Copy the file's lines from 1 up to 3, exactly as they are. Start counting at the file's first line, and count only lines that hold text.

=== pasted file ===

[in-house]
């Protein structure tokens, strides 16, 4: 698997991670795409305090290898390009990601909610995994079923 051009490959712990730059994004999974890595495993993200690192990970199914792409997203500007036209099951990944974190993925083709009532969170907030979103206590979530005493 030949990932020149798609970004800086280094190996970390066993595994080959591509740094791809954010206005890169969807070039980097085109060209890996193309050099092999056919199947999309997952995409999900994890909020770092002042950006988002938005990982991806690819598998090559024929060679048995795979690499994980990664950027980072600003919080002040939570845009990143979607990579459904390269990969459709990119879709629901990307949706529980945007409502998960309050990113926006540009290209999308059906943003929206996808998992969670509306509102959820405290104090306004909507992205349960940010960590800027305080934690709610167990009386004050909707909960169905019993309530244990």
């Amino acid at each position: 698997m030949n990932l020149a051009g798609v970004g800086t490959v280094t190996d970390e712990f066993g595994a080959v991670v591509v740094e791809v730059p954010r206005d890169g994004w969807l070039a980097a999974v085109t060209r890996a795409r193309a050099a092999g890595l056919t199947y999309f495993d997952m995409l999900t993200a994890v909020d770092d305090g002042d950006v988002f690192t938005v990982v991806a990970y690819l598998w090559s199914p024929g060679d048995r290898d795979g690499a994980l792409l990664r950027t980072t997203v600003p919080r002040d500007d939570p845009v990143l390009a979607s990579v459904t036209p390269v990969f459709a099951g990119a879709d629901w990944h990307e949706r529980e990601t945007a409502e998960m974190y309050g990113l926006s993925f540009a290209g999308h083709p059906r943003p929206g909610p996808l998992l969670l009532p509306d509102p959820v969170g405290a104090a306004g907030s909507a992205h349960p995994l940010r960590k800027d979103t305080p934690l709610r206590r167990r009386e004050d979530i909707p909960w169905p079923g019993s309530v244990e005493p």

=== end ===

[in-house]
């Protein structure tokens, strides 16, 4: 698997991670795409305090290898390009990601909610995994079923 051009490959712990730059994004999974890595495993993200690192990970199914792409997203500007036209099951990944974190993925083709009532969170907030979103206590979530005493 030949990932020149798609970004800086280094190996970390066993595994080959591509740094791809954010206005890169969807070039980097085109060209890996193309050099092999056919199947999309997952995409999900994890909020770092002042950006988002938005990982991806690819598998090559024929060679048995795979690499994980990664950027980072600003919080002040939570845009990143979607990579459904390269990969459709990119879709629901990307949706529980945007409502998960309050990113926006540009290209999308059906943003929206996808998992969670509306509102959820405290104090306004909507992205349960940010960590800027305080934690709610167990009386004050909707909960169905019993309530244990």
């Amino acid at each position: 698997m030949n990932l020149a051009g798609v970004g800086t490959v280094t190996d970390e712990f066993g595994a080959v991670v591509v740094e791809v730059p954010r206005d890169g994004w969807l070039a980097a999974v085109t060209r890996a795409r193309a050099a092999g890595l056919t199947y999309f495993d997952m995409l999900t993200a994890v909020d770092d305090g002042d950006v988002f690192t938005v990982v991806a990970y690819l598998w090559s199914p024929g060679d048995r290898d795979g690499a994980l792409l990664r950027t980072t997203v600003p919080r002040d500007d939570p845009v990143l390009a979607s990579v459904t036209p390269v990969f459709a099951g990119a879709d629901w990944h990307e949706r529980e990601t945007a409502e998960m974190y309050g990113l926006s993925f540009a290209g999308h083709p059906r943003p929206g909610p996808l998992l969670l009532p509306d509102p959820v969170g405290a104090a306004g907030s909507a992205h349960p995994l940010r960590k800027d979103t305080p934690l709610r206590r167990r009386e004050d979530i909707p909960w169905p079923g019993s309530v244990e005493p």